Maybe I shouldn’t confess this, but writing music--if you’re a composer who notates--is a little bit like being an architect. You’re here at home struggling with this incredibly finite blueprint, then you go out and at the first rehearsal, this building goes up suddenly and . . . there it is. There’s the building. Everything you worked on for six months or a year is just there. It hits you over the head like a ton of bricks. That’s my experience. Others’ may not be as dramatic as mine.


Q: Does your background as a performing artist help you at such a time?

A: Yes, because the players are at the other end of the spectrum. They want to know little, finite things: ‘Is that a dot or a dash?’ They’re very serious about it. From their point of view, they need it because they have to play it. From your point of view, you’re in an earthquake. “Why are you asking me about the size of a nail? That column is falling over! That wall is completely out of balance!” But as you go through this again and again, after many years, you start to get a handle on that. . . .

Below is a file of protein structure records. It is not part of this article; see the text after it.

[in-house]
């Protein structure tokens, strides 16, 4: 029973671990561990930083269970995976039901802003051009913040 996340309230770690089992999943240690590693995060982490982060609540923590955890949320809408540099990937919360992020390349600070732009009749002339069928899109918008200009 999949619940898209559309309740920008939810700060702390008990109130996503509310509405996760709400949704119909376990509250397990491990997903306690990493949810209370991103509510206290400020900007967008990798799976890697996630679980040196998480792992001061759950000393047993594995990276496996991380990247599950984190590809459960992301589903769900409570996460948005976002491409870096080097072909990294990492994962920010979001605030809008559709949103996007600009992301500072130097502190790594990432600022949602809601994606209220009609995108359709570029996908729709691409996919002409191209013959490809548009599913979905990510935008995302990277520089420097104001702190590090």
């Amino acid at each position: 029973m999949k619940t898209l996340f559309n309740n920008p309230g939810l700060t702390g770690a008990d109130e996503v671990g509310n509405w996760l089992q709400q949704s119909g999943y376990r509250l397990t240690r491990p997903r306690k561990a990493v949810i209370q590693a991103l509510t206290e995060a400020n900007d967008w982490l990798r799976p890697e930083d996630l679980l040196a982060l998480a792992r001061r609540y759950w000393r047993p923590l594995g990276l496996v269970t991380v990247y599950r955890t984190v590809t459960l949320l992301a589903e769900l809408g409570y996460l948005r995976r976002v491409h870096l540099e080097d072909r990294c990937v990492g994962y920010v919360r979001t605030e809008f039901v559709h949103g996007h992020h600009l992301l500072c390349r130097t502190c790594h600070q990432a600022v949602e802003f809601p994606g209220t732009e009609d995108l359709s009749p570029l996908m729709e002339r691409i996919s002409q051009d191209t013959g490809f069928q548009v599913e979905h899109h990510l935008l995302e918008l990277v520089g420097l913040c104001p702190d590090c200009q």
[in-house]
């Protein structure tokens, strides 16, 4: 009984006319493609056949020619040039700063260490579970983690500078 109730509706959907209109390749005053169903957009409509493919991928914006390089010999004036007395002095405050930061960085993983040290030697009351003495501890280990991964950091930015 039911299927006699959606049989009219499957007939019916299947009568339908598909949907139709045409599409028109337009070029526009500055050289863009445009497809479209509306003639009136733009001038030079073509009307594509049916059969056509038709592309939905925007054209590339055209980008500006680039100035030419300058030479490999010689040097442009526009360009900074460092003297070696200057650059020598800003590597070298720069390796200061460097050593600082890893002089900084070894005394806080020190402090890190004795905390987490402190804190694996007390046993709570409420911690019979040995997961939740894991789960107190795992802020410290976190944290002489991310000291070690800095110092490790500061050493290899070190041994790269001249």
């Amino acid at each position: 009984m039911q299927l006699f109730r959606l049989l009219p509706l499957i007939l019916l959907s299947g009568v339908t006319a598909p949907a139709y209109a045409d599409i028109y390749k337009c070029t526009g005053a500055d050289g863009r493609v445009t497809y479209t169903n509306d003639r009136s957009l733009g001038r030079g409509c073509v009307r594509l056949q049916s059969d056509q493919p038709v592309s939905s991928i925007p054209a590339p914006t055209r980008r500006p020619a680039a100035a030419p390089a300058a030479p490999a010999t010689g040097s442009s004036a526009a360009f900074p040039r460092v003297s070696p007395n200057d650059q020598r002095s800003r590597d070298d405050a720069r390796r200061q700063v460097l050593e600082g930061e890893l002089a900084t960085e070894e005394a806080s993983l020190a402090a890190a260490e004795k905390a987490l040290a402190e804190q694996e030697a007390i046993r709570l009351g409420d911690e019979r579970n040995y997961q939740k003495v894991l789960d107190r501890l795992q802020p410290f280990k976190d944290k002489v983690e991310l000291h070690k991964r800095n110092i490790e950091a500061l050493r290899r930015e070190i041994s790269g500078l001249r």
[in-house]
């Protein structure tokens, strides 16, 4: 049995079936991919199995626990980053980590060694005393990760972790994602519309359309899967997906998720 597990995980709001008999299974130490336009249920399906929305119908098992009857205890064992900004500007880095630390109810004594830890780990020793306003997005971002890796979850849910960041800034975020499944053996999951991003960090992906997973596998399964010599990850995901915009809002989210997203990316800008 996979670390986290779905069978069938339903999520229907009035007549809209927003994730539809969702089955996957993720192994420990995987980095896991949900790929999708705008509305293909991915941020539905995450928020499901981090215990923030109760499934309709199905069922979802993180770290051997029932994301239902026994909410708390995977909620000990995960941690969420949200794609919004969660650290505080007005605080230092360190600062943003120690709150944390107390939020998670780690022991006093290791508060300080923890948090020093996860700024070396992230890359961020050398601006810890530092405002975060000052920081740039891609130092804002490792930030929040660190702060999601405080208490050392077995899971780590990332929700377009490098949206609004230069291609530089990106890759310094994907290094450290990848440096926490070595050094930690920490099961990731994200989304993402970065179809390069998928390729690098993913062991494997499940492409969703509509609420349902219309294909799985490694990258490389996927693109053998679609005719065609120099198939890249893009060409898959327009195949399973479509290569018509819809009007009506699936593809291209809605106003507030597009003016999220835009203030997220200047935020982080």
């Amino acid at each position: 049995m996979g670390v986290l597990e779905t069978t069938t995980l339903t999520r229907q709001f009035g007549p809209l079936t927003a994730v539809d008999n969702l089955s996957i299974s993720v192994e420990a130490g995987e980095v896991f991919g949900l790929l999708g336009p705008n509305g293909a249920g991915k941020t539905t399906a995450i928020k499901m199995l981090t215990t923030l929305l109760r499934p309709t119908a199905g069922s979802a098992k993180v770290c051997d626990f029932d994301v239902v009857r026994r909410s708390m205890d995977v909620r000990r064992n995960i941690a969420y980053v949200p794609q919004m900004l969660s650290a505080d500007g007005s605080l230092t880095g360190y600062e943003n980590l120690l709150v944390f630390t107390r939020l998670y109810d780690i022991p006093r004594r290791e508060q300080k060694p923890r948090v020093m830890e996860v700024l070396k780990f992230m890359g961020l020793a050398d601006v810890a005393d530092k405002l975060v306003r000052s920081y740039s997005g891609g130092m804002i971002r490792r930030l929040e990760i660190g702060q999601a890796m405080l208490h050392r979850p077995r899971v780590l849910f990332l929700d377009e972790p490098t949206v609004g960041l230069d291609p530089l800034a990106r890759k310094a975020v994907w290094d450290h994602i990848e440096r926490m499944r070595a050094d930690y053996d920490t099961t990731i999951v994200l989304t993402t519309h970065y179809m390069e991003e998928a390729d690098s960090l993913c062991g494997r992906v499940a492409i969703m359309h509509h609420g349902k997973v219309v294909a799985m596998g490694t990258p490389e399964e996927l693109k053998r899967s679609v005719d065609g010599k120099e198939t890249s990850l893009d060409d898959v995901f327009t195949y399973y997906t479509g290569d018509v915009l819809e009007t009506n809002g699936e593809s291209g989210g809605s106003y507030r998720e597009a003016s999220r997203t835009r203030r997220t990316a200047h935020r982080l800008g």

Unless the composer is a performer and has been around a lot of performers, often they don’t always understand the problems of the performer. And vice versa. The performer is so much a what-the-page-tells-him-to-do type of person that, because they haven’t been composing, they often don’t understand how those decisions got there and they don’t understand that maybe they could be changed--by them!--because it would be better.

Of course, they do that with Brahms and Beethoven and all those people. They’ll make some changes in the dynamic or the tempo because they’ve been involved with the process creatively enough that maybe they can push the notation a bit. That’s a subtle, complex issue. My feeling is that as long as composers don’t play and performers don’t compose, you’re going to have a gap in the experience of making music.

Q: Why did you call new work “Duets”?